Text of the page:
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Anybody can make a mistake. People do. The prime minister does. His ministers and Likud Knesset members do too. Sometimes one suspects they make too many mistakes, at least, they get it wrong more than they get it right. The leaders of the tent protest can err too. They shouldn't have demanded a face-to-faceoff with the prime minister himself, on prime time television to boot. Bad mistake.

So, they're toast? The Likud faction gets to pop corks and sneer that the protesters are a bunch of pot-smoking sushi-snarfing anarchists? Well, what can you expect from people who listen mainly to themselves.

Monday was the hardest day for the tent protesters. The cost of their naïve hubris was bad press, and talk - accurate, apparently - about disunity among their leadership, leading to gloating in the ruling party. Even Prime Minister Benjamin Netanyahu started to act like the story was over.

They're all wrong. The protest is a grass-roots movement. Even if the tents are dismantled, the issues will remain. Israel's agenda has changed.

Which doesn't mean that the tent protest doesn't need a change of direction. The tent dwellers aren't just kids anymore. The calls for social justice and housing for all spoke to older people as well. Why? Because finally, at long last, something was happening. Finally the voice of the unrepresented was being heard, the voice of people who earn pretty decent salaries yet live on overdrafts. People who serve in the army and pay taxes, but feel the state doesn't see them. They hear the state of the economy has never been better - yet the more they work, the less hope they feel. And thus young and not-so-young joined hands and 150,000 of them flooded the streets on Saturday night. This isn't over.

Yet the tent protesters feel something is missing. It isn't that the mood on Rothschild Boulevard has changed: it's hot, steamy, hopeful. But while their leaders traipse from visiting the president to talking on TV, the people on the street are starting to suspect that maybe this democratic happening isn't enough. That there's a focus issue. Everybody out there wants more justice - divorced dads, teachers, animal rights activists. They're all right. But the whirl of demands is so diverse that a 9-year-old child was heard exclaiming in bewilderment, "The people want so many things."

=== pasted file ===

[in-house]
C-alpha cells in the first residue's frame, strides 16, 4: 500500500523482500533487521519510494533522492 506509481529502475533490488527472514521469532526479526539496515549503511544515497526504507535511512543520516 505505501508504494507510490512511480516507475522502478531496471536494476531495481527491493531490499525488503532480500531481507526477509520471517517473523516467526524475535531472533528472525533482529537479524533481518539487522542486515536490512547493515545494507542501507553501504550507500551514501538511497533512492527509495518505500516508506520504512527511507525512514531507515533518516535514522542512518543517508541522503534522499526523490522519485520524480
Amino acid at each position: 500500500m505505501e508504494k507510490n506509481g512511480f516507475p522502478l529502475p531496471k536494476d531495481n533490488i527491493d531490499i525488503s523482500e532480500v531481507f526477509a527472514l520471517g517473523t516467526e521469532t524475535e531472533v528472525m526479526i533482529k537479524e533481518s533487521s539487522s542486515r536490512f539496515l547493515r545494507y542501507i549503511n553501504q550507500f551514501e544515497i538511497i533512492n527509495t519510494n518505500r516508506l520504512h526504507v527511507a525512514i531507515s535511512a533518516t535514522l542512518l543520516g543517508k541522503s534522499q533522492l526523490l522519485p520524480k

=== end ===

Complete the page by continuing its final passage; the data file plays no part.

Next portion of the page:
For the voice of the protest to be heard clearly, it needs a single leader who can boost the protest from amorphous concept to execution, so even 9-year-olds will understand what the aim is. The comments made by the protest leaders in recent days give the feeling that more than they need a fatherly hug, they need expert advice. Their interviews aren't serving their purpose.

It isn't easy to translate "justice" to "social change."

In a democracy, parliament decides how the pie gets shared, and the Knesset members have clear interests. What's needed on Rothschild and the rest of the tent movement is a person to sharpen the message and not only spout gauzy nothings, but to make things happen. Just like the rest of Israel, the protest movement needs a leader, who will also prevent the whole thing from deteriorating into a mist of imperceptible niche protests ignored by all.

Their draft demands of the prime minister don't augur well either. Some are good but there's nothing that can impel Israel forward. Like a startup that evolves into a big company, the protest has grown beyond the dimensions of its founders. It needs new leadership. Give the founders their due but bring in a new person who can unify the factions and propel the ship forward without losing momentum. Just one thing. Let it not be Histadrut chairman Ofer Eini. The directions he leads are convenient for his buddies in the big unions and monopolies of the rich.